STORY WRITTEN BY ROB NAGY
For 21st Century Media
Recognized as the leading exponent of traditional Appalachian music, Dr. Ralph Stanley, “The King of Blue Grass,” credits his nearly 70 years as a working musician to his devotion to his musical roots. Pioneering the banjo technique that is commonly referred to as “Stanley Style,” Stanley is undeniably one of country music’s most abiding treasures.
Putting to rest rumors that he was retiring this year, Stanley, who continues to perform in excess of more than 100 concert dates annually, is grateful for the adulation that continues follow him. “I’m just thankful and surprised that people are still coming out,” said Dr. Stanley. “You don’t see many people my age doing this. People say my voice is better than ever. We sell out a lot. When I sing a song and see people enjoying themselves, I still love it.”
Born and raised in rural southwestern Virginia, where he resides to this day, Stanley vividly recalls, “I got my first banjo when I was a teenager. I was 15, 16 years old. My aunt had this old banjo, and Mother bought it for me. She paid $5 for it, which back then was probably like $5,000,” said Stanley speaking from Maine prior to a performance.
Following a year in the army after graduating from high school, Stanley, along with his brother Carter, formed the “Clinch Mountain Boys.” Strongly influenced by Bill Monroe and the Carter Family (later of Johnny Cash fame), the Boys focused their musical style on the traditions of the country, mountain and gospel music they had grown accustomed to in their youth. Over the next 20 years the Stanley Brothers established themselves as one of country music’s most popular acts. They performed songs such as “Angel Band,” “Rank Strangers,” “Little Maggie” and “Man Of Constant Sorrow.”
In 1966, Carter Stanley tragically passed away at age 41. Ralph was suddenly faced with the difficult decision of whether to continue solo or quit music altogether. “I was worried,” recalls Ralph. “I didn’t know if I could do it by myself. But boy I got letters — 3,000 of ‘em — and phone calls. I went to Syd Nathan at King Records, our record label, and asked him if he wanted me to go on. He said, ‘Hell yes!” Stanley proceeded to move forward by resurrecting the “Clinch Mountain Boys.”
With dozens of album releases, thousands of concert appearances and decades later, Stanley, who has been married to his wife Jimmi for more than fifty years, credits his success to living a clean life. “I’ve taken care of myself,” reflects Stanley. “I’ve never done a drug or been a dope addict or anything like that. I always took care of myself and managed to stay like I am. I’ve never done anything to endanger my heath or to hurt my voice.”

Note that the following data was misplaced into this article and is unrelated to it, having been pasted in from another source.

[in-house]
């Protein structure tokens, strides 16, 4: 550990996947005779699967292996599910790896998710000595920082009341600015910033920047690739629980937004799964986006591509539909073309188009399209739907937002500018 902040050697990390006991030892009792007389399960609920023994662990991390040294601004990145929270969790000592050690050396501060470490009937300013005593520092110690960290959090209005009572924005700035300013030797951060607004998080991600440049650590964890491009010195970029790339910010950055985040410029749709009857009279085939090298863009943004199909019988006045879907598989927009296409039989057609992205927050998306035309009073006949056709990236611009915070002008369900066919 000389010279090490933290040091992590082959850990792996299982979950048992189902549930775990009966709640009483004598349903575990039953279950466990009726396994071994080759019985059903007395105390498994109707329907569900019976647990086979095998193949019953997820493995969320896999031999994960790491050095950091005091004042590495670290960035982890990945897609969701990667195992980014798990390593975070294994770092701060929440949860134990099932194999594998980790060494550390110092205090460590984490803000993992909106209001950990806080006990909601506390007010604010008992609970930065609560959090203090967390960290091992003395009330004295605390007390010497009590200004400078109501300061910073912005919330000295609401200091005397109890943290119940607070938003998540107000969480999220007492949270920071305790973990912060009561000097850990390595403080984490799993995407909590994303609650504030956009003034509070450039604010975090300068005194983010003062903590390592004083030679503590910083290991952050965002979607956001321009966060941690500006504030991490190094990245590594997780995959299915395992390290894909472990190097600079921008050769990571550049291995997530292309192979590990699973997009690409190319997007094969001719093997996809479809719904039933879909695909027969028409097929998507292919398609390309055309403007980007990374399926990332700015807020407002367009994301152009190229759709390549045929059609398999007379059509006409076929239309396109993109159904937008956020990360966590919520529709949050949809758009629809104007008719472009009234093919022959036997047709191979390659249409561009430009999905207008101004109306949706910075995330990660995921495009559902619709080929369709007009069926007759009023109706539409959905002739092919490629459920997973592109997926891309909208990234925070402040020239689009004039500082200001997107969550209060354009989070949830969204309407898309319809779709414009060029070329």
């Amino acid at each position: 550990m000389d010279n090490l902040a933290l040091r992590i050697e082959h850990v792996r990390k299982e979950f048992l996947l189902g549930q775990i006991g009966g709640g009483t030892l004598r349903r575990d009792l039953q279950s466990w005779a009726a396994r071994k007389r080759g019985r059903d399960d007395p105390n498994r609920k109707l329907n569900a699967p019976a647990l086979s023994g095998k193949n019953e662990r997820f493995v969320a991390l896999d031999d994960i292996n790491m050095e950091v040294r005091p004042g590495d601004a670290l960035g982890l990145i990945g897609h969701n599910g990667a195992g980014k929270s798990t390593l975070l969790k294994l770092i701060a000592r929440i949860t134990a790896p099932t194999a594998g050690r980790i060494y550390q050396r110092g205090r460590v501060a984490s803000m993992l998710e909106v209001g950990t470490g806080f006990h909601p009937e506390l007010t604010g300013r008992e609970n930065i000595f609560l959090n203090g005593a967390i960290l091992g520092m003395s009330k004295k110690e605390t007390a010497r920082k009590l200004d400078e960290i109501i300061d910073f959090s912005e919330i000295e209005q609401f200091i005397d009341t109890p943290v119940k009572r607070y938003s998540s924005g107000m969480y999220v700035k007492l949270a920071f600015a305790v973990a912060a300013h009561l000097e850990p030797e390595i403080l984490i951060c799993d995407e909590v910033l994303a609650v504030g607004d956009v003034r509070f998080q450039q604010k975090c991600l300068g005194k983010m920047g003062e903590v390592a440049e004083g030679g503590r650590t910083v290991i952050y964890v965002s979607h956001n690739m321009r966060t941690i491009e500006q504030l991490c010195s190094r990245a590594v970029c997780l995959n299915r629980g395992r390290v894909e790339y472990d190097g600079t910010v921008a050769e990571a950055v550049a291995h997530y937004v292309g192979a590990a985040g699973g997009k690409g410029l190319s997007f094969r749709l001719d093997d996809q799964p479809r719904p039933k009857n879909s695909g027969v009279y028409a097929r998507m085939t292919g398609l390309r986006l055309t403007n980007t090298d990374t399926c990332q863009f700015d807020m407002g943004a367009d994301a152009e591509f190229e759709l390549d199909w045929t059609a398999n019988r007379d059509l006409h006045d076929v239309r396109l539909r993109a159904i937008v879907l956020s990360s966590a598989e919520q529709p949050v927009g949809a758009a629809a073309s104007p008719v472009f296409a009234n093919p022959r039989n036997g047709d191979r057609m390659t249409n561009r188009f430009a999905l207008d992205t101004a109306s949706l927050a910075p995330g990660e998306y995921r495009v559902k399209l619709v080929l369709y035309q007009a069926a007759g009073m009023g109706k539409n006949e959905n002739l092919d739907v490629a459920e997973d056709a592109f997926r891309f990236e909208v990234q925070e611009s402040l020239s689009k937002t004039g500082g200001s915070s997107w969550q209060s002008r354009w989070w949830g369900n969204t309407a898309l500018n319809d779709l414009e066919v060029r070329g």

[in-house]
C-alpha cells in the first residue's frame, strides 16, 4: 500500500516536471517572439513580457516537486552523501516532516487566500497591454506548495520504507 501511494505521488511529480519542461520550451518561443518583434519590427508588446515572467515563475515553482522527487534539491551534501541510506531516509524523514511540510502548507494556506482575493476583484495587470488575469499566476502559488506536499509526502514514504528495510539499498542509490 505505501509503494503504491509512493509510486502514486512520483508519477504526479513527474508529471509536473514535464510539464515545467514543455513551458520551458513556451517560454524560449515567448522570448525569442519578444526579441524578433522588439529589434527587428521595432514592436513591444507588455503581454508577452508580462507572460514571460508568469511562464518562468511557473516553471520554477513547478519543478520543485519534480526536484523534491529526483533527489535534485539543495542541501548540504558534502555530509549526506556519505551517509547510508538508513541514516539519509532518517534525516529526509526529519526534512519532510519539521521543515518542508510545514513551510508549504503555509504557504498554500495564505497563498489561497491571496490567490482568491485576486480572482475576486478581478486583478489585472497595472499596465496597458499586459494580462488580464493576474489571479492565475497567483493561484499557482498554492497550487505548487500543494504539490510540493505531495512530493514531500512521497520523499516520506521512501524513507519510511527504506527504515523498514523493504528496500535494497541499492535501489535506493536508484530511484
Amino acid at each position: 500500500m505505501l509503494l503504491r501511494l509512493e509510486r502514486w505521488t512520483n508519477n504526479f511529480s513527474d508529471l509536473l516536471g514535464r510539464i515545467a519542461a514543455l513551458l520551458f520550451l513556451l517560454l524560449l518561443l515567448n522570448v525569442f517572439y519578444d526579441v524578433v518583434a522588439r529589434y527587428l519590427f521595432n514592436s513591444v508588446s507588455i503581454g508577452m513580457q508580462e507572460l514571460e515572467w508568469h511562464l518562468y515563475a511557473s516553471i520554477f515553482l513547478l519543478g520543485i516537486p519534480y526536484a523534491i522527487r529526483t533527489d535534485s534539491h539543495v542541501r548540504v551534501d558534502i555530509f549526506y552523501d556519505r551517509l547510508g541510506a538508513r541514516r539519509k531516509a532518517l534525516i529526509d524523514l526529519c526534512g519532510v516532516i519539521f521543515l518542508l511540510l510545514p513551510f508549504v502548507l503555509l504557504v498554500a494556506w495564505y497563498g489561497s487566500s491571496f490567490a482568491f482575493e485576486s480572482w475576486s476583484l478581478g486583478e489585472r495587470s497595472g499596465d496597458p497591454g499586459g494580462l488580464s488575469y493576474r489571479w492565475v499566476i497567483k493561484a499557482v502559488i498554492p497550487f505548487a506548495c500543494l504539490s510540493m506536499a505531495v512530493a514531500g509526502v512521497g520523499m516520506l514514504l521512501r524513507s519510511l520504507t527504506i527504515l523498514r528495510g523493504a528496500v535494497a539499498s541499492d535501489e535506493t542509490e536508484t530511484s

Stanley received his first Grammy Award for Best Male Country Vocal Performance for the song “Oh Death,” which was featured in the 2002 film and soundtrack “O Brother Where Art Thou.” “That put the icing on the cake for me,” recalls Stanley. “It put me in a different category.”
Stanley’s highly anticipated and critically acclaimed autobiography, “Man of Constant Sorrow,” came to fruition in 2009. In addition, he was the first performer to be inducted into the Grand Ole Opry in the 21st Century. He is a member of the International Bluegrass Music Hall of Fame and a recipient of the National Medal of Arts.
This fall Stanley was honored as a fellow of the Academy of Arts and Sciences. Founded in 1780, paying homage to America’s foremost “thinkers and doers,” Dr. Stanley joins past members George Washington, Benjamin Franklin, Ralph Waldo Emerson and Martin Luther King Jr. Current members include more than 250 Nobel laureates and 60 Pulitzer Prize-winners.
In May, Stanley was awarded an honorary doctor of music degree from Yale University. It was his second such distinction, the first having been conferred in 1976 by Lincoln Memorial University.
“I’m very proud of my years in the music business,” said Stanley. “God gave me the strength and made it possible for me to do this. I consider myself to be very lucky to do what I can do. It thrills me. I’d like to thank people all over the world for hanging in there with me, and I’m thankful that the Lord has blessed me. There’s one more thing that I would like. I’d like to be entered into the Country Music Hall of Fame.”
IF YOU GO
What: Dr. Ralph Stanley and the Clinch Mountain Boys
Where: Sellersville Theatre, 24 West Temple Ave., Sellersville.
When: Concert is at 7:30 p.m. Sunday, Nov. 16.
Admission: Tickets can be purchased by calling (215) 257-5808 or online at www.st94.com.
Other: Joining Dr. Ralph Stanley, as lead singer of the band, will be his grandson Nathan Stanley.
Chance to win: As a fun bonus, when you purchase any Nathan Stanley CD at this concert, you will receive a chance to win a FREE autographed guitar after the performance. His latest CD, “Every Mile,” just won a Dove Award for “Best Bluegrass Album of the Year.” The CD features duets with his grandfather Dr. Ralph Stanley, Vince Gill, The Isaacs and many more.
More info: To stay up to date with Dr. Ralph Stanley visit www.drralphstanleymusic.com